What’s in store for the RISE Association communities in 2021? We asked experts in Medicare Advantage, quality and revenue, consumer engagement, and social determinants of health for their predictions on trends that will impact the industry in the upcoming year. Spoiler alert: COVID-19 will continue to play a big role.
The impact of COVID-19 deferred care
Many health insurers reported record profits on earnings calls in 2020 as the COVID-19 outbreak forced hospitals to postpone or cancel elective procedures and millions of Americans delayed care for both chronic and acute issues. But the U.S. health system will have to absorb the impact of this deferred care in 2021 in a big way, says Dave Meyer, a member of the RISE Advisory Board and Risk Adjustment Policy Committee.
“There will be more units, higher acuity, and sadly, increased mortality due to 2020 deferred care. Whether beneficiaries with social determinants of health have even worse outcomes remains to be seen, but I expect we will find that is the case.”
Payers must prepare to handle the pent-up demand for care this year and in 2022, as well as the higher costs of providing care for members whose chronic conditions worsened during the pandemic. But it’s not only members with controlled chronic conditions who delayed care. Meyer wonders about those who suffered from acute conditions last year. “Where did heart attacks go in 2020? People didn’t stop having them. It is clear that Americans are deferring care across the board. People with mild chest pain would normally go to the hospital for an EKG, and end up on therapy that slows disease progression. Instead, these people are not engaging in care and there will be morbidity and mortality impacts because of it.”
Ana Handshuh, CHC, principal, CAT5 Strategies, and the chair of the RISE Quality & Revenue Community, agrees. She says members didn’t seek preventive care or adhere to treatment plans last year to the extent they would have in a typical year. Some did not feel safe enough to visit their providers. While others were displaced from their medical neighborhoods because they were away from their home, or because their providers were closed or unavailable, or because they could not access the technology needed for telehealth. Because members deferred care they would have otherwise received, many experienced or will soon experience exacerbations of their chronic conditions, leading to more bad outcomes.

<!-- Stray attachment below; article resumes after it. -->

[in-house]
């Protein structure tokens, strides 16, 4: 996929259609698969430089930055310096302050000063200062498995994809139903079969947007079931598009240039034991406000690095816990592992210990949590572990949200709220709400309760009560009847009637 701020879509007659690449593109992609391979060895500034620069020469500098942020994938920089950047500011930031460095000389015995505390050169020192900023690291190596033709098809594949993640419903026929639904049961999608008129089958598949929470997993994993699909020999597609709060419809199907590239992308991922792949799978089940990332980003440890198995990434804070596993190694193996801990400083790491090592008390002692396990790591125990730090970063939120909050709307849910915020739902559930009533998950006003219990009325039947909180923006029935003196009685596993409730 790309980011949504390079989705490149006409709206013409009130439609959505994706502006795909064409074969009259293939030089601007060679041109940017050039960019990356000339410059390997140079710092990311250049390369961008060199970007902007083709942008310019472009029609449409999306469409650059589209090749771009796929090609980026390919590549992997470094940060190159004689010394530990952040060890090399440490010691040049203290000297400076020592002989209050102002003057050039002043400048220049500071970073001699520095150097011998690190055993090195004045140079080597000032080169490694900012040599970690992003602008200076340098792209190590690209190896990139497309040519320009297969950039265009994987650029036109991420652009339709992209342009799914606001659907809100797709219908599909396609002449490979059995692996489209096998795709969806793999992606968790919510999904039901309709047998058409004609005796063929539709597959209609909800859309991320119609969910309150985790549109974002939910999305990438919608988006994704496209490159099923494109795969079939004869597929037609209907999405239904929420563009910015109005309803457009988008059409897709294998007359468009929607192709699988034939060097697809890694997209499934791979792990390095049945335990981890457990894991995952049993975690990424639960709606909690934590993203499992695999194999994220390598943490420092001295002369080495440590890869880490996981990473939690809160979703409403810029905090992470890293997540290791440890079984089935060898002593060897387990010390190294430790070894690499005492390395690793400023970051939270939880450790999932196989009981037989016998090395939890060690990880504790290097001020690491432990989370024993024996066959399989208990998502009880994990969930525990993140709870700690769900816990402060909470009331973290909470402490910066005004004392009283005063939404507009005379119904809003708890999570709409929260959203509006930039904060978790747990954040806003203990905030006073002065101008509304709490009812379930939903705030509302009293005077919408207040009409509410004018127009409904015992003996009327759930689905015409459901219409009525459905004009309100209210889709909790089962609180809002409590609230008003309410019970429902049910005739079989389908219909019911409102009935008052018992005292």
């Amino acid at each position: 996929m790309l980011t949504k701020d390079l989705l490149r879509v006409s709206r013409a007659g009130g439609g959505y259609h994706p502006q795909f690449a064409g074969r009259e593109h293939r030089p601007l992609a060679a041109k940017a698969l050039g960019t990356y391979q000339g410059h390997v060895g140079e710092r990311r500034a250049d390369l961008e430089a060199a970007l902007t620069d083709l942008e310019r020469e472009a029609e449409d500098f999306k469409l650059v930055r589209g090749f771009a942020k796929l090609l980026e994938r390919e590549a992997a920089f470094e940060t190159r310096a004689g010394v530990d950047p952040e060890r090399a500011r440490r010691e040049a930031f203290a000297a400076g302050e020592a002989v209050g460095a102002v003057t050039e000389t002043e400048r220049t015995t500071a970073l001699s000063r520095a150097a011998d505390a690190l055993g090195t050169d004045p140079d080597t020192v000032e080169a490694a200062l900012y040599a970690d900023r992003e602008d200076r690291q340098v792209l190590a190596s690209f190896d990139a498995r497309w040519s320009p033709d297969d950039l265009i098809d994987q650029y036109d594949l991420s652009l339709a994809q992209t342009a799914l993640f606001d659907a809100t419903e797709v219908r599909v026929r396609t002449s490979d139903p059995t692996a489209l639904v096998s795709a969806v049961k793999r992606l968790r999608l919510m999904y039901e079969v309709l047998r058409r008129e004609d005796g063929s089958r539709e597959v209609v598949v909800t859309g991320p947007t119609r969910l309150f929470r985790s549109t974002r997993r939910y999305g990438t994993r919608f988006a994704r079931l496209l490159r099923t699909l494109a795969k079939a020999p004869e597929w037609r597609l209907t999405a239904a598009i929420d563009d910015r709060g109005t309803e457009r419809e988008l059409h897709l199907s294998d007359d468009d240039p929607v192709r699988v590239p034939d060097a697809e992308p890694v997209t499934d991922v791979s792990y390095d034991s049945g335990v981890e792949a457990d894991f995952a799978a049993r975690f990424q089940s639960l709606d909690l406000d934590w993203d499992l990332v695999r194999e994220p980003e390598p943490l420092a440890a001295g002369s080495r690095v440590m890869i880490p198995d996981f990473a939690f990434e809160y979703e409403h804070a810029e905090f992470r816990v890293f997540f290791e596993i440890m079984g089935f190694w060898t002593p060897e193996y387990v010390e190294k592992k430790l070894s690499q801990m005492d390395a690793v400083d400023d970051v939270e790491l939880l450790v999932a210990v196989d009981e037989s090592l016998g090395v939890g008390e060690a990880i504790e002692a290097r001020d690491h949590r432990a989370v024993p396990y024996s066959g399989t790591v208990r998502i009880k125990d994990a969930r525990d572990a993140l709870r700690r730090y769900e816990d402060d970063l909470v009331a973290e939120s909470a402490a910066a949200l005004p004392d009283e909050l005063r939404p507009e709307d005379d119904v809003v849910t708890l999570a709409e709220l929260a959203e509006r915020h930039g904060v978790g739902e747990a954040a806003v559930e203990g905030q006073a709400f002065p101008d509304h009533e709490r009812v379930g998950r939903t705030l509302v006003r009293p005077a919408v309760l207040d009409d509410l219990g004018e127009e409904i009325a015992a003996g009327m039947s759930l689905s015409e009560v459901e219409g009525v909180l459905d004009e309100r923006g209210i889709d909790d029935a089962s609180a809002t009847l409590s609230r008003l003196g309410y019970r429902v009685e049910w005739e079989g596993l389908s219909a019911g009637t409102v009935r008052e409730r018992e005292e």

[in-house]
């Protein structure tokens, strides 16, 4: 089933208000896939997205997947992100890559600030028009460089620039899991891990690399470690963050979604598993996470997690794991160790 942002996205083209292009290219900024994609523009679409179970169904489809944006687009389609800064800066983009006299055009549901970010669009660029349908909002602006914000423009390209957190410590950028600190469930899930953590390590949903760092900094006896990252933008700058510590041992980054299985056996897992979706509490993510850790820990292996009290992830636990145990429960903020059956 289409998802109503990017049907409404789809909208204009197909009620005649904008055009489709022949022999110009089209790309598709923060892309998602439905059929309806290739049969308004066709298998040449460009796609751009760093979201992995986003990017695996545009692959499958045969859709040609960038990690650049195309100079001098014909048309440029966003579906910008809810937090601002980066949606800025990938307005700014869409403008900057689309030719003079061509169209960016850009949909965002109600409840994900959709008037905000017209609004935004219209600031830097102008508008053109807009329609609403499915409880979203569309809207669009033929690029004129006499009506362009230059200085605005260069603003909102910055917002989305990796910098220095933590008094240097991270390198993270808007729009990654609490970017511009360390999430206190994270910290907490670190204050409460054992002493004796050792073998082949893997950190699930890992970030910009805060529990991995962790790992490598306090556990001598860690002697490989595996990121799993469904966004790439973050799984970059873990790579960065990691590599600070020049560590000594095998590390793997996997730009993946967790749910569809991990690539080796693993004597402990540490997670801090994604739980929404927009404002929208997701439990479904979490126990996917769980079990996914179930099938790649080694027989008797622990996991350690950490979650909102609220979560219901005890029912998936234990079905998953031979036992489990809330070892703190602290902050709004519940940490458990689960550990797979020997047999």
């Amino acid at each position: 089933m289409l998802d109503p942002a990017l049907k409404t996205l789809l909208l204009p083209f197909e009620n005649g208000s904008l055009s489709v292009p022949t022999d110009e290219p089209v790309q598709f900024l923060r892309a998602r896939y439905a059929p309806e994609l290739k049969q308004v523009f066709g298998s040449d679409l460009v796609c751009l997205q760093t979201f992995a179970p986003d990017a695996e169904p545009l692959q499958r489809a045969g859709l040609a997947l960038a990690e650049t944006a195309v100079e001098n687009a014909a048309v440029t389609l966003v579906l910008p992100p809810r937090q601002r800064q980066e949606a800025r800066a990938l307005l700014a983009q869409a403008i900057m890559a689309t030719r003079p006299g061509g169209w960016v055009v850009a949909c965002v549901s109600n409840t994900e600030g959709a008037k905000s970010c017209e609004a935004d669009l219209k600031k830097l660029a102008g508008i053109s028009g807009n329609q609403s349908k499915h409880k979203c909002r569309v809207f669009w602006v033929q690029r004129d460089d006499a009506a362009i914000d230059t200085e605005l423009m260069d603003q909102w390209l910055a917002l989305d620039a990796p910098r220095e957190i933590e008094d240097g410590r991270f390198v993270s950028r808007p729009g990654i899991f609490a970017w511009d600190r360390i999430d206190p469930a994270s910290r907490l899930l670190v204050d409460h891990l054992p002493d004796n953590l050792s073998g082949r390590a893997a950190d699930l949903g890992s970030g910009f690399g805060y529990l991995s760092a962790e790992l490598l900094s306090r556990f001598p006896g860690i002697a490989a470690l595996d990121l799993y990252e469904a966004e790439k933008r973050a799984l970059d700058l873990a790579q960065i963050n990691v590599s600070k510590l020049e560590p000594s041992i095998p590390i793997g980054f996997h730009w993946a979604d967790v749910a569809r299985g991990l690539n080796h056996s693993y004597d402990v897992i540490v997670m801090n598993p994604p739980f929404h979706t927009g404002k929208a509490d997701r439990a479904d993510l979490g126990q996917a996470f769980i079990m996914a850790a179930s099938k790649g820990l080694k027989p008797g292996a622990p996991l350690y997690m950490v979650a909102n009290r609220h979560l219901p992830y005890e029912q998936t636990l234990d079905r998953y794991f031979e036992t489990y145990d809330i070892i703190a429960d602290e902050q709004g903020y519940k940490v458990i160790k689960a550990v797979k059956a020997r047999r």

In addition, there were many less opportunities to accurately document the chronic conditions that members have (and will continue to have in 2021). Although some organizations did a good job of compensating for this by ramping up telehealth, this will lead to a reduction in revenue as fewer conditions were documented by providers and submitted by plans for risk adjustment. The confluence of these factors is a “terrible combination,” she says. “And the chickens will come home to roost in 2021.”
Finally, since members sought preventive care screenings and other care at lower rates, many plans also expect HEDIS scores to be lower for those corresponding measures. CMS has “solved” for that by using prior year ratings for those affected measures, but those measures would not be counted in the Improvement Measures. This will have far reaching effects in 2022 scores resulting in yet another year of uncertainty and disruption to the Star ratings.